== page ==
Of course death is not the only bad outcome from COVID-19, an often overlooked point. Many thousands of children have been hospitalized due to COVID-19, some in the ICU need mechanical ventilation. Thankfully most survive, but a handful really suffer. Even if every child who went to the ICU survived, preventing these devastating hospitalizations, as well as potential long-term symptoms (discussed here by Dr. Steven Novella) of COVID-19, would justify the vaccine, in my opinion. Complications of the vaccine, namely myocarditis, are real, but are less common and generally much less severe than hospitalizations due to the virus. There may be preliminary evidence that post-vaccine myocarditis is much less common than previously thought. According to one news report from Israel, there were just 3 cases out of 200,000 people vaccinated age 12-15.
Unfortunately, many people are under the illusion that COVID-19 is completely harmless to children, and as a result, things are currently not going well for children in many states (such as Arkansas, Florida, Texas, Oklahoma, Missouri, Mississippi, Alabama, Louisiana, South Carolina, Kansas, Tennessee, and Georgia). Overall, according to a report from the American Academy of Pediatrics and the Children’s Hospital Association, 72,000 children contracted the virus last week, compared to 39,000 just one week before. About 1 in 3,200 children are expected to contract multisystem inflammatory syndrome in children (MIS-C), a potentially devastating disorder that affects the GI tract, skin, and heart. In Florida, 32 children were hospitalized per day the last week of July. According to the American Academy of Pediatrics, which also tallies pediatric deaths, 9 children died from COVID-19 just last week.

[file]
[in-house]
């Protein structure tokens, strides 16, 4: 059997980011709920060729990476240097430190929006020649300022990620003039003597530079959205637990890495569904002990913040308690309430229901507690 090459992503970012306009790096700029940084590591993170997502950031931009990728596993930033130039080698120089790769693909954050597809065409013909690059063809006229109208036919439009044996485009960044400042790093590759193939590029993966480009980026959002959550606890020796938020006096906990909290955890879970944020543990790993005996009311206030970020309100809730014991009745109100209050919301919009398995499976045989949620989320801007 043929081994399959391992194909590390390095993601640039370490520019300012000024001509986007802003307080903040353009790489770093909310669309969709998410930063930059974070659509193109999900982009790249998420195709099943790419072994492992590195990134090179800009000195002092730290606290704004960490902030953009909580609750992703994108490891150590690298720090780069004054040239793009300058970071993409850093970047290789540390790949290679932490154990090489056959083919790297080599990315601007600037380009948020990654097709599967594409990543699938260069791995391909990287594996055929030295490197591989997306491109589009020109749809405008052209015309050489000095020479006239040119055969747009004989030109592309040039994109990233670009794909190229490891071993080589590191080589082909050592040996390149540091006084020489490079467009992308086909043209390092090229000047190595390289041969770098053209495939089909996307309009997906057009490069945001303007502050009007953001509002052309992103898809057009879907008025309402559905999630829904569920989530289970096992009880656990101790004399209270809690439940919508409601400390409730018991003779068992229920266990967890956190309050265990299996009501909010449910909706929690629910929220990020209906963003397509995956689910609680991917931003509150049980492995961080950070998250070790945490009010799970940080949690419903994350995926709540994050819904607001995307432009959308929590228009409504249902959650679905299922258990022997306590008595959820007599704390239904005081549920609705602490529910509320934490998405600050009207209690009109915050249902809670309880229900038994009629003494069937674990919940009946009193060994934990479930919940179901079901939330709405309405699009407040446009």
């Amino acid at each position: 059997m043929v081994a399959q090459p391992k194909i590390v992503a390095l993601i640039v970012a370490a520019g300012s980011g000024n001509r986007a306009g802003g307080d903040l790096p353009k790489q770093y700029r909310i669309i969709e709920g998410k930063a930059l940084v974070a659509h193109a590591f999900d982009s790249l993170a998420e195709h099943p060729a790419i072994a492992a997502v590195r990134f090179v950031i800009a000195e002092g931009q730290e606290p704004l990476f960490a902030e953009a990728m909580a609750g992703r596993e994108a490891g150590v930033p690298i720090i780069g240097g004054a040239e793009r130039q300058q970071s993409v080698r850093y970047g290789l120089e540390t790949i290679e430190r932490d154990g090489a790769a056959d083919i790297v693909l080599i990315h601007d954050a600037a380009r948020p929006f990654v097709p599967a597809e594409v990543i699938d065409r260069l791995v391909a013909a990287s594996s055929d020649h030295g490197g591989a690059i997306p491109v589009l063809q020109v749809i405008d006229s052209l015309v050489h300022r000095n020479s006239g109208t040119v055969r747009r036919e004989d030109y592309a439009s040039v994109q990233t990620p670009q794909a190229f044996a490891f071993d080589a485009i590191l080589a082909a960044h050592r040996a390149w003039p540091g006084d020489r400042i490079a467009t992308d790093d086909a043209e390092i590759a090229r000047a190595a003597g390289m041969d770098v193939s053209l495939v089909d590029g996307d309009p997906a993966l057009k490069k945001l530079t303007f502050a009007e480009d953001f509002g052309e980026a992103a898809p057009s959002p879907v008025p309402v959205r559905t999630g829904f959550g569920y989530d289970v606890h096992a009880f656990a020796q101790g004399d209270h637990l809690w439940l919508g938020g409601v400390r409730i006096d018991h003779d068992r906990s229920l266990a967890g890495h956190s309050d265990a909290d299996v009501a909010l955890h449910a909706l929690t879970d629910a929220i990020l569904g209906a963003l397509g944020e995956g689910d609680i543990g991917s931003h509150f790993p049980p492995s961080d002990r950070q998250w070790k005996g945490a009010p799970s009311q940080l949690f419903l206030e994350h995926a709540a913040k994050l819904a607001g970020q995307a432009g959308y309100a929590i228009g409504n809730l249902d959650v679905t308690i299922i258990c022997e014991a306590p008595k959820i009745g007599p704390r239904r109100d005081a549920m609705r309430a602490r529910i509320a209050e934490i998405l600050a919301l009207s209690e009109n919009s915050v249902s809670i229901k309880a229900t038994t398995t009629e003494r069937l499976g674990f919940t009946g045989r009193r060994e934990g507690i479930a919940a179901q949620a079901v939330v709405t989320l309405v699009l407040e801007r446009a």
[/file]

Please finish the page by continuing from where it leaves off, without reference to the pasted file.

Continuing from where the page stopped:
Pediatricians are sounding the alarm bell:
Dr. Trey Dunbar, neonatologist & Pres. of Our Lady of the Lake Children’s Health is seeing a 5-6 fold increase in +COVID children in the ER. 50% of admissions need ICU for breathing support, including oxygen & ventilators. Children do die from COVID pic.twitter.com/m99F60dpwK
— Cleavon MD 💉 (@Cleavon_MD) August 3, 2021
According to Dr. Rick Barr, the chief clinical officer at Arkansas Children’s Hospital, parents of hospitalized children are “shocked” because the “messaging out there has been that kids don’t really get sick with Covid, and we didn’t see serious illnesses, except for rare instances, with the previous variant”. Having seen what COVID-19 has done to their child, parents of hospitalized children are now “encouraging other parents to get their kids vaccinated,” he said.
Fortunately, the vaccine seems to be working very well. According to Dr. Marcos Mestre from Nicklaus Children’s Hospital in Miami, “We have not yet admitted a child 12 and over who’s been vaccinated and required hospitalization”. Most countries with abundant supply are vaccinating adolescents. Even one of the last holdouts, the UK, recently decided to vaccinate 16 and 17-year olds. Predictably there are reports of parents regretting their decision to not vaccinate their child after they become seriously ill with COVID-19. I expect to see many more such stories in the future, and each one will be a preventable tragedy.
Though we will never get an exact tally, we deserve more reliable information about how many children have died of COVID-19 and the characteristics of these children. The CDC’s failure to provide this information has been a gift to those who exploit this inexactitude to spread fear, uncertainty, and doubt about vaccines, children, and COVID-19.